Additionally, commenters focused on concerns that the final rule could punish more physicians and professionals than intended, that it did not contain sufficient limiting language to clarify that revocation and denial authority should only be exercised in serious cases, and that the final rule did not contain specific definitions or standards for many important provisions of the rule. CMS declined to include a limiting statement in the regulatory text, instead assuring providers in its responses to comments on the proposed rule that this revocation authority would only be exercised: “(1)[w]ith great care and circumspection; (2) in a non-arbitrary manner; (3) infrequently; and (4) only when the conduct and resulting patient harm were significant in nature.” If this is the case, many providers who fear that relatively minor actions could trigger revocation authority will likely find that these assurances and explanations from CMS fall short.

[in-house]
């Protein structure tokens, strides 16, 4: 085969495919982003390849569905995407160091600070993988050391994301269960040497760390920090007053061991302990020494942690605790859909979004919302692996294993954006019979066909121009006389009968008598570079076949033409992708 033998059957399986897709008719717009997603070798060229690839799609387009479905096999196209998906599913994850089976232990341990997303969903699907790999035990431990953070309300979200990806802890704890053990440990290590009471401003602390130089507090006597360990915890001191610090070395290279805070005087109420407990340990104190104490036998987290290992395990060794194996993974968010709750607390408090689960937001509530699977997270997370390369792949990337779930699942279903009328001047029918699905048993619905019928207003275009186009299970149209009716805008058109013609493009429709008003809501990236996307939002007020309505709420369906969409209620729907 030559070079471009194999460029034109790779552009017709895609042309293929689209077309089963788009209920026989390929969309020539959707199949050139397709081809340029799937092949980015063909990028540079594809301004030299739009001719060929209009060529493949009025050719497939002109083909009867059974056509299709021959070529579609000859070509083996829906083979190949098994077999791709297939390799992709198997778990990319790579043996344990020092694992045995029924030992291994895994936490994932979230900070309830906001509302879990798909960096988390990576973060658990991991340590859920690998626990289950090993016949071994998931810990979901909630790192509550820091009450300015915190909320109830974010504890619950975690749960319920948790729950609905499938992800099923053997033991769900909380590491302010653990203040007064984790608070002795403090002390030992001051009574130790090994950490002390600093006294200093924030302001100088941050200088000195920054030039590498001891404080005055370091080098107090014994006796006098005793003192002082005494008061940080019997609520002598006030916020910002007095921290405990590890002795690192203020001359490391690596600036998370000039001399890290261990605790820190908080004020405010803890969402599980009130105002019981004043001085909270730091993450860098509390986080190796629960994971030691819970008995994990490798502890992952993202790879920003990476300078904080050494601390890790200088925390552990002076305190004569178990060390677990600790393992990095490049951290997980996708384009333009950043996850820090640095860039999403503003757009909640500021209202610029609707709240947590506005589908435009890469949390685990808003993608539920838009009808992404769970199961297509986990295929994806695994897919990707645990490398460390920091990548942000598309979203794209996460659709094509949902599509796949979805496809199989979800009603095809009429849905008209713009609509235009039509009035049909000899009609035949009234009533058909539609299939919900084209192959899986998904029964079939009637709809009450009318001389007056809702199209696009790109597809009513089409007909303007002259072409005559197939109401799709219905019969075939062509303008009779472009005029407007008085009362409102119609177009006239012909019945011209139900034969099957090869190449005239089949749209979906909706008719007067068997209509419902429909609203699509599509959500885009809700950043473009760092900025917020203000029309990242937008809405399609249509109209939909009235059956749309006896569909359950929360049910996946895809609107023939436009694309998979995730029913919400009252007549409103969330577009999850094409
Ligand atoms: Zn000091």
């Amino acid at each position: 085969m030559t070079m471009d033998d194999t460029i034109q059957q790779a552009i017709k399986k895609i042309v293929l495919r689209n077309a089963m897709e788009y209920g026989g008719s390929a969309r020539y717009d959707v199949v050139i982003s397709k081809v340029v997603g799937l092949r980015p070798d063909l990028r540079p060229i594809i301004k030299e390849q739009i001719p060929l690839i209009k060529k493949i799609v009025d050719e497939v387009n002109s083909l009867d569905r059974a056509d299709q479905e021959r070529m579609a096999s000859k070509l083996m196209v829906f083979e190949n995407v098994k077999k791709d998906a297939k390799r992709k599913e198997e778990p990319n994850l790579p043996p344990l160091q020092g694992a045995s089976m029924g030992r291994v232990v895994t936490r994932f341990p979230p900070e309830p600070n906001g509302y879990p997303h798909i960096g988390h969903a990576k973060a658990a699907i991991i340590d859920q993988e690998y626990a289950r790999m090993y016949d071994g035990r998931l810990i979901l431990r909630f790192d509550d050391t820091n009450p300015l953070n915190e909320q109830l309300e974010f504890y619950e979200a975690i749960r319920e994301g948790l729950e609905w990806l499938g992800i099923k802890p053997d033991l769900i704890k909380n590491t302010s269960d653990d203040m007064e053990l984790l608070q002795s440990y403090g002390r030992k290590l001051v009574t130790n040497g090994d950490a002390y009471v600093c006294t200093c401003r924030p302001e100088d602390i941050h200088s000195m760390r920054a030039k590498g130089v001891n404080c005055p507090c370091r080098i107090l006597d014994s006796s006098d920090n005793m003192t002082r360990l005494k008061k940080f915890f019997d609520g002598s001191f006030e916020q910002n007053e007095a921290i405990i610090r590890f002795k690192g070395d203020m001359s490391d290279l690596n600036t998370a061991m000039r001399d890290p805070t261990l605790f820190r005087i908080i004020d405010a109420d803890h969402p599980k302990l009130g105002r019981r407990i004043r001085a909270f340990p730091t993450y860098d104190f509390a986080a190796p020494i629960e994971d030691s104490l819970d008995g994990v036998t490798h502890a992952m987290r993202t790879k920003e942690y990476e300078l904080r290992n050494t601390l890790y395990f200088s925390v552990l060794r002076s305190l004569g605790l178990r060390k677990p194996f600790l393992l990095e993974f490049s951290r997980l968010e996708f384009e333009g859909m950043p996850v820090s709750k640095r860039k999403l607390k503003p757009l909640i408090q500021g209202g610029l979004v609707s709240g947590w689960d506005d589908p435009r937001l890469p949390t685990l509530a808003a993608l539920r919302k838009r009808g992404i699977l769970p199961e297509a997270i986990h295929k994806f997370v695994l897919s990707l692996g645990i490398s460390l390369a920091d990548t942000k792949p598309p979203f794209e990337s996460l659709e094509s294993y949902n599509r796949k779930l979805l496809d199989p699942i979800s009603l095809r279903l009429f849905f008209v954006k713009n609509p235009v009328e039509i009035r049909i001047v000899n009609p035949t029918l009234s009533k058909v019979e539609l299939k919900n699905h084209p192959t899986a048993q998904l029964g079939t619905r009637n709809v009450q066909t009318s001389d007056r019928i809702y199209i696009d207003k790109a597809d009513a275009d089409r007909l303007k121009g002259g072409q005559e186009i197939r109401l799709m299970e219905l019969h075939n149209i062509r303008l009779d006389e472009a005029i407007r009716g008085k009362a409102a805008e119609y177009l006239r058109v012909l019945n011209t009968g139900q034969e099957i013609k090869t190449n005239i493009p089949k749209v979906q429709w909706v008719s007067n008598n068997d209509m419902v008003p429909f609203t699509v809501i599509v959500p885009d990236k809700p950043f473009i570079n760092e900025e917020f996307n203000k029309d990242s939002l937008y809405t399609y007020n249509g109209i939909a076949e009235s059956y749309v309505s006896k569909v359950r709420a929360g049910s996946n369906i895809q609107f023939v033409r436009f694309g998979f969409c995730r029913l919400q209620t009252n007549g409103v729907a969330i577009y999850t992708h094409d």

Through the recently effective Physician Fee Schedule rule, CMS has dramatically expanded its authority to revoke and deny enrollment in the Medicare program to providers and suppliers subject to disciplinary actions by state licensing boards and other governmental bodies. Coupled with the recently finalized “affiliation” disclosure rule, this final rule dramatically changes the risk analysis for enrolled medical professionals who are currently at risk of receiving a state oversight board sanction against their license. Medical professionals and their counsel need to be mindful of these new authorities when seeking to resolve state licensure board disciplinary matters. Any medical professionals potentially subject to discipline should seek legal counsel to ensure that the resolution of the state oversight process mitigates their risk under this revocation authority as much as possible. Overzealous exercise of CMS’s new authority will likely result in judicial review of the otherwise vague new rule.